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California child dies from flu, RSV, health officials say

The state Department of Public Health reported Monday that the flu and RSV claimed the life of a California child under age 5 for the first time in the 2022-23 season.

To protect the privacy of the family, state officials said they would not be releasing any further information on the child.

“Our hearts go out to the family of this young child,” said Dr Tomás Aragón, director of the state public health department and the state health officer. “This tragic event serves as a stark reminder that respiratory viruses can be deadly, especially in very young children and infants.”

Aragón sent a letter Friday to all health facilities, notifying them that RSV, or respiratory syncytial virus, was already “hitting levels similar to seasonal peaks in prior years.” Last year, cases of this virus peaked in December, but in three prior years, such high points did not come until January or February.

The health department recommended that all health care facilities, including inpatient and outpatient facilities without existing pediatric services, employ their short-term measures to expand capacity to ensure that pediatric patients can be evaluated and treated.

“We are entering a busy winter virus season – with RSV, flu and COVID-19 spreading – and urge parents and guardians to vaccinate their children as soon as possible against flu and COVID-19,” Aragón said. “It’s also important to follow basic prevention tips like frequent hand washing, wearing a mask, and staying home when sick to slow the spread of germs.”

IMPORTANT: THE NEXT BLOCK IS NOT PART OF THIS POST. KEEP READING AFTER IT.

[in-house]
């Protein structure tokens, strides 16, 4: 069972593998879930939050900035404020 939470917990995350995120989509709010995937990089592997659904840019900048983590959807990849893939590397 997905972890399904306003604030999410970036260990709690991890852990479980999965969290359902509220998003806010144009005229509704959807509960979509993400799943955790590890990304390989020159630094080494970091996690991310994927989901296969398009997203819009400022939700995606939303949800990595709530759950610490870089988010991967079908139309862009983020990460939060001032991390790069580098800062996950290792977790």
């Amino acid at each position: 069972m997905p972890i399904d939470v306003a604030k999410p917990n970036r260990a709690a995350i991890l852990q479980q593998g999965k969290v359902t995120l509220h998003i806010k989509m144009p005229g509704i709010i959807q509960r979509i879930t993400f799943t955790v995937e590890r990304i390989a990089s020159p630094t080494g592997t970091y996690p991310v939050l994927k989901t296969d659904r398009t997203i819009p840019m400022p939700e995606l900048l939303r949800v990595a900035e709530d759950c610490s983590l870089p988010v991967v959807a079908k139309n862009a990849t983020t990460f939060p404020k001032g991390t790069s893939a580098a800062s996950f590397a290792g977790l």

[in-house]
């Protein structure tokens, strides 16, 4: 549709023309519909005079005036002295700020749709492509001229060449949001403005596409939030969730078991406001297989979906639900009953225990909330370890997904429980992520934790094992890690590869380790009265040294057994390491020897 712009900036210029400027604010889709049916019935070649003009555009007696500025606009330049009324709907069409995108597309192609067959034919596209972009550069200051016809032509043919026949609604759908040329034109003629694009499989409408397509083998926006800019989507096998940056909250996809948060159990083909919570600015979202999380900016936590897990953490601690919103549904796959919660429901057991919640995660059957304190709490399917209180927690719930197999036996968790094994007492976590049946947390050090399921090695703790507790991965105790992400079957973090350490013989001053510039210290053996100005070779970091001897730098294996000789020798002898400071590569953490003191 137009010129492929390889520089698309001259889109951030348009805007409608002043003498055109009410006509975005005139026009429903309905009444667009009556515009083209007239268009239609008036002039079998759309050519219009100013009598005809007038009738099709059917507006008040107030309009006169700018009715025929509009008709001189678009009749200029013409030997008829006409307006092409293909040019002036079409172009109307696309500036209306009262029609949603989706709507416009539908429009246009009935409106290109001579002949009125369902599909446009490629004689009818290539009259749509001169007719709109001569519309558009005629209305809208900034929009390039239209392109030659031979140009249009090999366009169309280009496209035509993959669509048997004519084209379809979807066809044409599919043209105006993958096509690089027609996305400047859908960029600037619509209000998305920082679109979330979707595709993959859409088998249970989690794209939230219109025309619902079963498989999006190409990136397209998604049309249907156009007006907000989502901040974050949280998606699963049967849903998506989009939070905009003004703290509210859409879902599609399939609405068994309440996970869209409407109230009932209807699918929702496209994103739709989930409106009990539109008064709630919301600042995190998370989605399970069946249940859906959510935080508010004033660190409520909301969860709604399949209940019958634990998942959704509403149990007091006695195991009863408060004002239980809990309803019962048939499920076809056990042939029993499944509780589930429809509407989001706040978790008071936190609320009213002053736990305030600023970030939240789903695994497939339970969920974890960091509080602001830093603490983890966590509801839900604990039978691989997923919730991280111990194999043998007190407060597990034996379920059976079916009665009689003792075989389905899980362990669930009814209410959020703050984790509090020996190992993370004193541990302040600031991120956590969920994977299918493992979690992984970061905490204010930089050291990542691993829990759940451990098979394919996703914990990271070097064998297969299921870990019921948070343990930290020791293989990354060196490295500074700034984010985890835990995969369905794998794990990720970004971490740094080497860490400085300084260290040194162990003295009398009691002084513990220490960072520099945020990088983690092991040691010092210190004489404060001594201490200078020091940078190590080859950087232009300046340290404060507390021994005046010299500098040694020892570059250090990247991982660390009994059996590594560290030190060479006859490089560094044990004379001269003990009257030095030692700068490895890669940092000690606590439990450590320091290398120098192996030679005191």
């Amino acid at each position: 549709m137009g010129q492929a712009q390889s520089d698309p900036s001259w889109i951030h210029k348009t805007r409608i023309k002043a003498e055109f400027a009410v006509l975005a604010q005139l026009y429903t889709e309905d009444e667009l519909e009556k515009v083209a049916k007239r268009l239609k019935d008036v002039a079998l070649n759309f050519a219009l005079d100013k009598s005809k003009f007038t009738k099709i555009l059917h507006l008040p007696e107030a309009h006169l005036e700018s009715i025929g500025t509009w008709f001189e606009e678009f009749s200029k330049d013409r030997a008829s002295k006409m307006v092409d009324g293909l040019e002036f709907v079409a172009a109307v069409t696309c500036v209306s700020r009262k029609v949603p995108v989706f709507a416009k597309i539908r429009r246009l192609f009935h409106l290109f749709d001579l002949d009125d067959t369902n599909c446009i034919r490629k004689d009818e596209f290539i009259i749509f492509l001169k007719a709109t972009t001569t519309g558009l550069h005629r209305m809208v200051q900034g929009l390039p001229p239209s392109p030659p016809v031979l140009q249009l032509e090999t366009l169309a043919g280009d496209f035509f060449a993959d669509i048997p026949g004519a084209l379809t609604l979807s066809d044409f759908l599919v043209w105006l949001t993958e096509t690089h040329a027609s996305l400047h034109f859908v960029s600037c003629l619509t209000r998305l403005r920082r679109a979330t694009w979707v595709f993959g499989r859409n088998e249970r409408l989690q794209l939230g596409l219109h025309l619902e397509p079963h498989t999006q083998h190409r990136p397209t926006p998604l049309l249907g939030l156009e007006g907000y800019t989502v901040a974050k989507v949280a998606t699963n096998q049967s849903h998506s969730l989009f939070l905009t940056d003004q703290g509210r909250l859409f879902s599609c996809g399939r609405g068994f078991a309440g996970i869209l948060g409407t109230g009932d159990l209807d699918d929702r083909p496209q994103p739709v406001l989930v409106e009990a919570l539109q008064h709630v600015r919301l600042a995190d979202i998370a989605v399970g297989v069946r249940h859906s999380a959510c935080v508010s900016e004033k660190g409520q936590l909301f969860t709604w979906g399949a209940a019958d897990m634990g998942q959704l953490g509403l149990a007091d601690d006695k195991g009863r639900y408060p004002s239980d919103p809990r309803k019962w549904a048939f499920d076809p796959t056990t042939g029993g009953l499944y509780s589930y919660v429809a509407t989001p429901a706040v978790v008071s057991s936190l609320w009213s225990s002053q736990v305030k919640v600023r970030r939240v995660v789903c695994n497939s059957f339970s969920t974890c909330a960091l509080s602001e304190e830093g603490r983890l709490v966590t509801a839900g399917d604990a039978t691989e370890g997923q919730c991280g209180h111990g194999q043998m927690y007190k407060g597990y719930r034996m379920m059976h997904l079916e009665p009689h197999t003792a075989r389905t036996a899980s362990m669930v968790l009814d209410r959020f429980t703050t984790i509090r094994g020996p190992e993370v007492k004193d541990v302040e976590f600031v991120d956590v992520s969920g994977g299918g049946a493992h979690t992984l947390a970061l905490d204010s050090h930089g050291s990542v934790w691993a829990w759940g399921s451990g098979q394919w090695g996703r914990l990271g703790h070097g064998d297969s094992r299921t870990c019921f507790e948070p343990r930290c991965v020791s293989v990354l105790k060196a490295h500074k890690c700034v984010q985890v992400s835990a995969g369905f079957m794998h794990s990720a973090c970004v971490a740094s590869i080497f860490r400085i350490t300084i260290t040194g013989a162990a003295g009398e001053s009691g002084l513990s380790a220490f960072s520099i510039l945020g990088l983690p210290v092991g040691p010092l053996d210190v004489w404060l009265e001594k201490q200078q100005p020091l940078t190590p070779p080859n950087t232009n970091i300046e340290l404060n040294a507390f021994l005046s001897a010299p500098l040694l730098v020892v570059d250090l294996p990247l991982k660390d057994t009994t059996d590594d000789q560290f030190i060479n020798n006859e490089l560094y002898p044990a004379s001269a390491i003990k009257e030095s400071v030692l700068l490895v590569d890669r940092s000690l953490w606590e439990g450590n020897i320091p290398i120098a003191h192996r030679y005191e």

In a statement sent to The Bee on Monday, Kaiser Permanente officials said: “We are seeing a rise in RSV in our Northern California hospitals but have capacity to treat patients.

Detection of influenza cases is up 14% at surveillance laboratories, state data show, and although these figures show virus activity remains low throughout Northern California, wastewater surveillance systems show flu activity is rising sharply in Sacramento.

COVID-19 data are more difficult to gauge now that many people are testing for the disease at home. Wastewater data show sharp increases in COVID activity in Sacramento from two weeks ago but declining activity in Davis.

Data show that people who are vaccinated are far less likely to die or to be hospitalized. During September 2022, state officials noted, unvaccinated people were 3.1 times more likely to die from COVID-19 than people who were vaccinated with at least a primary series.

“We encourage everyone at the individual level to do what they can to protect themselves and others, including testing for COVID-19 when feeling ill and staying home and away from others when sick,” Kaiser offiicials said. “We urge people to receive their flu vaccines and their COVID-19 vaccinations or boosters, which continue to protect against severe illness and death. And we continue to recommend wearing masks and social distancing, especially during surges in indoor spaces among other people. These measures help protect the most vulnerable in our communities from COVID-19 disease.”

Vaccination is one crucial way to ensure that there are enough hospital beds to treat all patients who require urgent medical attention this fall and winter, public health officials said.

This story was originally published November 14, 2022 3:02 PM.

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Cathie Anderson covers health care for The Bee. Growing up, her blue-collar parents paid out of pocket for care. She joined The Bee in 2002, with roles including business columnist and features editor. She previously worked at papers including the Dallas Morning News, Detroit News and Austin American-Statesman.